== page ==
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Detroit finally takes action to get the lights on in the city … quickly

Getting the lights on

For too long, too much of Detroit has been in the dark. That’s about to change.

The Public Lighting Authority of Detroit is moving quickly to get the lights on throughout the city. It began last week when workers installed a new LED (light emitting diode) light at the corner of Greiner and Hamburg streets on the east side as the first of 50,000 new lights that will be installed in the city over the next two years.

“Today marks a milestone in providing modern, reliable public lighting for the citizens of Detroit,” said Mayor Mike Duggan, who was present at the installation.  “With the decision to install all LED lights the Public Lighting Authority (PLA) is ensuring that we are providing our citizens with up-to-date technology that will serve our city well for the foreseeable future.”

1044763_352572054870592_2019840730_nLast year two sections were designated to begin the relighting process. The boundaries for the eastside section are Eight Mile, Kelly Rd., Hoover and Houston Whittier.  The west side boundaries will be McNichols on the north, Southfield Rd. on the east, Fenkell on the south and the city boundary on the west.

Both of the sections are expected to be fully lit by the end of May. The job of taking care of and maintaining the lights will fall on the PLA when that occurs. If any of the lights are broken, the plan is for them to be fixed within 5 days after they are reported.  Citizens will be given the appropriate contact information for reporting any lights that have been damaged, have gone out or have other problems.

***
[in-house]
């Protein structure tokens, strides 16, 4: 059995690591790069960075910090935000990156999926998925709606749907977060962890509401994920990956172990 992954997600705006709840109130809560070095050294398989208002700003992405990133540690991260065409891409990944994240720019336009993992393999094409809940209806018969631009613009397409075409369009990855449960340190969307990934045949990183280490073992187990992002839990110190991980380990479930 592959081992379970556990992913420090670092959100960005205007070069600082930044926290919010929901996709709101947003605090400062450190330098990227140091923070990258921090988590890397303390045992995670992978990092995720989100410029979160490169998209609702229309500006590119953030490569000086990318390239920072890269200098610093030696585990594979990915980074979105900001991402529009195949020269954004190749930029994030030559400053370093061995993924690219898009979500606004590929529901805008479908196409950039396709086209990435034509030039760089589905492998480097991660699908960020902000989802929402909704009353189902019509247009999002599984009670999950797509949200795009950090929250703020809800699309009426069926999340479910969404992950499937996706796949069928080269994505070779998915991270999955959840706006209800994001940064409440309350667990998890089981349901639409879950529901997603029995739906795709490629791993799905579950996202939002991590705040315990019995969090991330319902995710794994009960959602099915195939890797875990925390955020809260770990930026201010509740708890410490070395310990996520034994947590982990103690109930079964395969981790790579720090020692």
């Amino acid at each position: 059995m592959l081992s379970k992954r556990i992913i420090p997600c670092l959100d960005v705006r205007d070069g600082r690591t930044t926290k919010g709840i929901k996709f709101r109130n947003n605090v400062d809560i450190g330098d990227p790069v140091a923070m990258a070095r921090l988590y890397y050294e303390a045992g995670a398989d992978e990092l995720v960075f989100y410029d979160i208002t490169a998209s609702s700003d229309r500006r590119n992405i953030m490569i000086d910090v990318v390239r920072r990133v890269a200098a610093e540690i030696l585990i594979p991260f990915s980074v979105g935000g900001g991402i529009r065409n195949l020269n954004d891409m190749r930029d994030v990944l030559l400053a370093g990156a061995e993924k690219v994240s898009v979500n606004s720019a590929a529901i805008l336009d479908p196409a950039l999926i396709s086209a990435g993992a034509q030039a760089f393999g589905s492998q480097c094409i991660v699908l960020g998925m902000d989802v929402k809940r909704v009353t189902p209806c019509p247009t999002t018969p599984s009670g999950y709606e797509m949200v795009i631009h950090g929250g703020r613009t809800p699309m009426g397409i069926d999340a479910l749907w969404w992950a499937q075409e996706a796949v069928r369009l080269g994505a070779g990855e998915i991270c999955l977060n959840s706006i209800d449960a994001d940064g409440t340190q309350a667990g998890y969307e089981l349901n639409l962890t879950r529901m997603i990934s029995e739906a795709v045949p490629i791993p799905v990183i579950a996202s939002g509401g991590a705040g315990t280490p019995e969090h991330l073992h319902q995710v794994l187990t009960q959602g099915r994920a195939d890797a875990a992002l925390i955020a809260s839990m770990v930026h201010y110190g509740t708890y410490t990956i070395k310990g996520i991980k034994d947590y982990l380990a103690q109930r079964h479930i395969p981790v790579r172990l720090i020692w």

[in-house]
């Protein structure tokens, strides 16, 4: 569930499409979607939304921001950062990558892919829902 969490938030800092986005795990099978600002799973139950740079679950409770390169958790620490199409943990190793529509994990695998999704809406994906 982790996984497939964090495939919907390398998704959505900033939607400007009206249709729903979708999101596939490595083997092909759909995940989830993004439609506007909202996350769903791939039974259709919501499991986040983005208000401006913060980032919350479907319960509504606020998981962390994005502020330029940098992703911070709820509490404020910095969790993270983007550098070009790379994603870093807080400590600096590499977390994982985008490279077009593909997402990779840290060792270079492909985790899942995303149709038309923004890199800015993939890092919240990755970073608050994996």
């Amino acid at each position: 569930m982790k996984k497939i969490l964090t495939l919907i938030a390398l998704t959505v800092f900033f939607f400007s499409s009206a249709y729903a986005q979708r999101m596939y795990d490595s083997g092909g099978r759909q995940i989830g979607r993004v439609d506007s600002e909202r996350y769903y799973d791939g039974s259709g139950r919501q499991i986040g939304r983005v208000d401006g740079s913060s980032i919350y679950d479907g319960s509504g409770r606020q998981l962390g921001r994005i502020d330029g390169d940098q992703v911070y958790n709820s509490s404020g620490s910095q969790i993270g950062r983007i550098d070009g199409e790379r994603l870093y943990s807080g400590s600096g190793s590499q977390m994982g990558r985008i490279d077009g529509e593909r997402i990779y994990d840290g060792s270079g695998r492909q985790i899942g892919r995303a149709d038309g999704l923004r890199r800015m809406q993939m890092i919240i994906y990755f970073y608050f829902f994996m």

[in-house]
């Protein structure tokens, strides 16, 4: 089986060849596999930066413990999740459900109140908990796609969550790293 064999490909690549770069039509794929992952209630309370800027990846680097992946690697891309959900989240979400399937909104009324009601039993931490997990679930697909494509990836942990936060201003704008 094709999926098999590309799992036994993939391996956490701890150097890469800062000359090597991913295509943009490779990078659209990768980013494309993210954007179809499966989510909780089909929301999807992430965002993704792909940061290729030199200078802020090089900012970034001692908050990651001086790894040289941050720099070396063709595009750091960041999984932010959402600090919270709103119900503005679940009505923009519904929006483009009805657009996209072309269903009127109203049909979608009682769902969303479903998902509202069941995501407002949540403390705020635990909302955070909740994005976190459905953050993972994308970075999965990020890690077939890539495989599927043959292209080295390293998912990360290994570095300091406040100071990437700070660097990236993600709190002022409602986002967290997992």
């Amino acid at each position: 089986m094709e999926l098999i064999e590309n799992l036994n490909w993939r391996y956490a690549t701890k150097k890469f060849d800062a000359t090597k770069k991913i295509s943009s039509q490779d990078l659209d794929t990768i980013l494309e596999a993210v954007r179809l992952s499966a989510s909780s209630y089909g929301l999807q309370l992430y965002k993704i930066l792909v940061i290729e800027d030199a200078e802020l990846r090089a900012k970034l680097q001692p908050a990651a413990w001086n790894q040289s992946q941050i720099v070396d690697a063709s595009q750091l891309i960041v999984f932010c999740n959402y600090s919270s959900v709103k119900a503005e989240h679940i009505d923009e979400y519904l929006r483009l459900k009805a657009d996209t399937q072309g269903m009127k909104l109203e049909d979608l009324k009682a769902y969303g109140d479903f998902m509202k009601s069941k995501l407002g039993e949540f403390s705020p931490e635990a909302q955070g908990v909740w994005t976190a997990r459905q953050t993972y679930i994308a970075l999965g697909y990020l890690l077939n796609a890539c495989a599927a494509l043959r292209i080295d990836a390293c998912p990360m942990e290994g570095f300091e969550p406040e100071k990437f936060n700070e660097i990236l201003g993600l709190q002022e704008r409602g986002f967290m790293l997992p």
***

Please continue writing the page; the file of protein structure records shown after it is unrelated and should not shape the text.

PLA Executive Director Odis Jones said the installation of the first LED lights shows that his board is getting things done for the city and is “determined to provide the citizens of Detroit with the lighting they deserve.  Clearly we are on our way to reversing decades of disinvestment in the city’s street lights.”

1619148_254655431362146_1967378195_nAn engineering survey done last year looked at every light in the two pilot areas. That survey revealed that half of the lights in both areas were not working.  A similar survey is being conducted in the rest of the city so data is available when the teams are ready to get the lights on in other areas.

The PLA also changed the kind of lights that will be installed. When relighting first started last November, high pressure sodium lights, which are the traditional lighting choice, were used. In January the PLA board voted to switch to LED to speed up the process of relighting. The goal is to have the installation completed by the end of 2015 and underground wiring of the thoroughfares done by the end of 2016.

The LED lights are a good choice because they provide brighter lights and are more cost effective, according to Jones.  He said the LED lights will be the equivalent of 150 watt high pressure sodium lights, which is more than twice as bright as the 70 watt high pressure sodium lights that have been the standard in the past. In addition, the price of LED lights has been going down in recent years … all leading to a more affordable alternative for the city.

If you would like to know a lot more here is video of Mayor Duggan talking about the strategy to get the lights on in the neighborhoods.  It is long.

In case you’re wondering about the Public Lighting Authority here’s some info. The PLA was authorized by the Michigan Legislature in December 2012 and approved by Detroit City Council earlier this year. Its job is to design and implement a plan to improve Detroit’s public lighting system. The PLA is governed by a five-member board, all Detroit residents, appointed by the mayor and the city council.

We all know Detroit used to be called the Paris of the Midwest. This could certainly help Detroit make a “city of lights” again.

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